Tips on how to buy a used vehicle.
How to spend your money wisely in a booming used-vehicle market
Canada’s used-vehicle market is hotter than ever. According to data from the Canadian Black Book, the average listing price for used cars and trucks is currently $29,500—up from about $25,000 at the start of 2021. Meanwhile, the number of used vehicles listed for sale has fallen to a three-year low.
The pandemic is playing a major role in these difficult market conditions. An ongoing microchip shortage is hurting new model availability, so many buyers are opting for used vehicles instead. With fewer older cars and trucks being traded in—and fewer leased vehicles being returned—used-car inventories aren’t keeping up with demand.
For Canadian car-buyers, the shortage is compounded by the sale of used vehicles to dealers south of the border. American dealers take advantage of a favourable exchange rate to buy up large numbers of cars and, notably, pickup trucks.
High demand and a supply squeeze are inevitably raising prices. “Used vehicles are a commodity that changes in value,” says Nick Roberts, executive director of the Manitoba Used Car Dealers Association (MUCDA). “It’s a perfect storm right now, and it could last another couple of years.”
But while prices have risen, the advice about buying a used car remains unchanged. First, set your budget up front and be realistic about what you might get—and not get—in return. Not everything on the wish list may be attainable for your desired price.
The good news is that vehicles are better built than ever, which should lead to fewer issues in older cars and trucks. But keep in mind: Preconceptions about the most reliable models might not apply in the used market, depending on how a specific vehicle has been used.
“Every used vehicle is as unique as a fingerprint,” Roberts explains. “Everybody uses their vehicle differently. Depending on use, a higher-mileage car might be in better condition than a lower-mileage, city-driven one. And prices might reflect that.”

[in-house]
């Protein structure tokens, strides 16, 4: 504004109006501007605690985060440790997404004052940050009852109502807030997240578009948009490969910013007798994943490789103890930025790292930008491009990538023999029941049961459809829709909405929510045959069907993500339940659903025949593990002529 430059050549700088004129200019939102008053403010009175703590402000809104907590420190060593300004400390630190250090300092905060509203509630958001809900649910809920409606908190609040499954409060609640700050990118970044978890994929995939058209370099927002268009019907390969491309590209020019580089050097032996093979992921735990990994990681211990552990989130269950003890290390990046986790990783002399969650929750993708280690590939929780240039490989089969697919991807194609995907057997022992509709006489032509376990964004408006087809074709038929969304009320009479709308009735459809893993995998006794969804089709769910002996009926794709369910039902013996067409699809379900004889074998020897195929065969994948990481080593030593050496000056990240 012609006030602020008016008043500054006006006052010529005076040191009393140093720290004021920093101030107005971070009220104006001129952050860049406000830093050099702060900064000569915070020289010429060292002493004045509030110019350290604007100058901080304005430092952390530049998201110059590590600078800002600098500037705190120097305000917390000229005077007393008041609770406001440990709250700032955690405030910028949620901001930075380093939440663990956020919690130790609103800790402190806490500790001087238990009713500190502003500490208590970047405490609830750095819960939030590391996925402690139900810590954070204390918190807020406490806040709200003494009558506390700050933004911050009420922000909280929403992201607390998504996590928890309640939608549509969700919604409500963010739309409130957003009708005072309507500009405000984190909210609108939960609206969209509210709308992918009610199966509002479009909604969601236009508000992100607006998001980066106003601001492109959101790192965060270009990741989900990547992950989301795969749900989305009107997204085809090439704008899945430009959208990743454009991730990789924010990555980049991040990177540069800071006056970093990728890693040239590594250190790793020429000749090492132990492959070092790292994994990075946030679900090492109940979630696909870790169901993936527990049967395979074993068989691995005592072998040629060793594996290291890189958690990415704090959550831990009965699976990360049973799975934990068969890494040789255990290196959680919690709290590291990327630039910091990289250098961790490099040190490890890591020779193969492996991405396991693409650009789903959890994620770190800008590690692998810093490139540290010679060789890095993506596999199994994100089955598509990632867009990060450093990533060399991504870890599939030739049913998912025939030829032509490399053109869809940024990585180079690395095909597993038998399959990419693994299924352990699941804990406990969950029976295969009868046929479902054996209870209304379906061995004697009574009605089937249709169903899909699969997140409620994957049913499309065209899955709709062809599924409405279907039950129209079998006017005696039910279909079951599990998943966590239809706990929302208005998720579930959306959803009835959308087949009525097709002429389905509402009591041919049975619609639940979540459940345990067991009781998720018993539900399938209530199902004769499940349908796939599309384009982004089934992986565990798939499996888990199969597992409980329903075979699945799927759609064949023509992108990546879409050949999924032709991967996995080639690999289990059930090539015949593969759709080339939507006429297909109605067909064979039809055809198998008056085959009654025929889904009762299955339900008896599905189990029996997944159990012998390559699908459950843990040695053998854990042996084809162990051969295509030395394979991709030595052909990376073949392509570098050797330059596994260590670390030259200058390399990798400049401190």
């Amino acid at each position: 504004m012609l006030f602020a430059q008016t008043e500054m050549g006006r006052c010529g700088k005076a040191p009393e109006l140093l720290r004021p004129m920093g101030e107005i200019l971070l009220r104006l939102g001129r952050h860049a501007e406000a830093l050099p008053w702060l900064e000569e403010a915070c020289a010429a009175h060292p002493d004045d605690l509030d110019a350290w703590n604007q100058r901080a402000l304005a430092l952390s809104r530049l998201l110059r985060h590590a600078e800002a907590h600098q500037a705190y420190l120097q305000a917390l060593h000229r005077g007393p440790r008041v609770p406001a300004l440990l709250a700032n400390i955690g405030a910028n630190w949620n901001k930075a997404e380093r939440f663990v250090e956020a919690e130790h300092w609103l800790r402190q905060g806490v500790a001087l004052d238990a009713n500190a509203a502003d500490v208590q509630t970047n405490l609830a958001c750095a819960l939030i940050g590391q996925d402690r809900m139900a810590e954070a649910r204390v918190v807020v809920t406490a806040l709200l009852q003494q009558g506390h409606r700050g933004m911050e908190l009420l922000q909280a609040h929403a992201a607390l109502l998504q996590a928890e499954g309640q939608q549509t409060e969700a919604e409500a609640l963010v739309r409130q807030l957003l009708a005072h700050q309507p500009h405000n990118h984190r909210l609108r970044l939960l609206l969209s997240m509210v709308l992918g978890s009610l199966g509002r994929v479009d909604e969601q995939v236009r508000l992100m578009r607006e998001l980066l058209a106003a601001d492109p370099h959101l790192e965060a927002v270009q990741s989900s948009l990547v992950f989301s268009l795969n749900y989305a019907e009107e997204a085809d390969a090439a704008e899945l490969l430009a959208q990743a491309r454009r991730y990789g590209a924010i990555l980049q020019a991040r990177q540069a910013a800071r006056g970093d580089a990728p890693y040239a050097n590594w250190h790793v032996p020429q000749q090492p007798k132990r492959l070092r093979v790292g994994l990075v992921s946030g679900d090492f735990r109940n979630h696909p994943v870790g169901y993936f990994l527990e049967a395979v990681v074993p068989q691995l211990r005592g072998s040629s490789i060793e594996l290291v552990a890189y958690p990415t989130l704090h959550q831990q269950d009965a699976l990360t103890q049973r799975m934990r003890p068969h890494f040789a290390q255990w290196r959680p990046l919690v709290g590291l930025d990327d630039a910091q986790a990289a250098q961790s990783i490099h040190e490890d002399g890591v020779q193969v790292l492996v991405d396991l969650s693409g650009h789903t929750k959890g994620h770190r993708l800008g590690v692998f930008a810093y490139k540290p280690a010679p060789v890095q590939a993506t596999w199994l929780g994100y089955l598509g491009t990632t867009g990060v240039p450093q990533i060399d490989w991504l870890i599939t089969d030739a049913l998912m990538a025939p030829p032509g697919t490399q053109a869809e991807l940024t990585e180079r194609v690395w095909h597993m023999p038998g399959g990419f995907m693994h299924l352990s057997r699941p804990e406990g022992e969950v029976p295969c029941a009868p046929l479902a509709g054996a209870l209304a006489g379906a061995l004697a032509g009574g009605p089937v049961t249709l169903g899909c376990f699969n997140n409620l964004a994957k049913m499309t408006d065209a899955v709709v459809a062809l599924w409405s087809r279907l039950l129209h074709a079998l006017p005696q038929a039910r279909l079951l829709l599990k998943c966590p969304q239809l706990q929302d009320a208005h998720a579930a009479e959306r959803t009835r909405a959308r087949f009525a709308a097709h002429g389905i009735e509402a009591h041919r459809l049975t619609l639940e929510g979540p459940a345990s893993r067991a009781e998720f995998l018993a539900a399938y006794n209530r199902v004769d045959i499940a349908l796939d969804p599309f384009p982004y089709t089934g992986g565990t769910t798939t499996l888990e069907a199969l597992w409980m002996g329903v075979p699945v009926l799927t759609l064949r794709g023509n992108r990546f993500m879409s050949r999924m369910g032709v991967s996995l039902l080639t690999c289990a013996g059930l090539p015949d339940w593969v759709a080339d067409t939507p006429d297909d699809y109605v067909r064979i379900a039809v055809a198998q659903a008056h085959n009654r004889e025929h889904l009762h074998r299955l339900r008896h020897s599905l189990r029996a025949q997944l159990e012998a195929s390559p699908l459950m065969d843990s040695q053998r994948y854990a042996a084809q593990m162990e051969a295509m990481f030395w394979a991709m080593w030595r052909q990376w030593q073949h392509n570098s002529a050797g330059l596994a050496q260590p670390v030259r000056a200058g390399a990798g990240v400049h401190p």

Whether you’re buying privately or from a dealer, a detailed pre-purchase inspection is a sound investment. Swing by your local AARS facility for CAA’s Vehicle Inspection Service; it’s just $129.95 for Members (or $149.95 for non-members). And don’t forget to get a vehicle history report from a company like Carfax. It can uncover a sordid past, such as crash repairs or outstanding liens. This should be provided by a dealer, but is not required of private sellers.
Still not sure about a potential purchase? CAA experts are standing by to answer your questions about used vehicles, maintenance and other inquiries. Call the free Auto Advice line at 1-866-464-6448 or email email@example.com.
Let’s Make a Deal
More tips for buying a used vehicle today
Your budget should leave some room for repairs. A used car usually needs something fixed or replaced.
Examine the vehicle’s crash test data on sites such as the Insurance Institute for Highway Safety.
Get it in Writing
Before signing an offer, get the seller’s special conditions or promises in writing.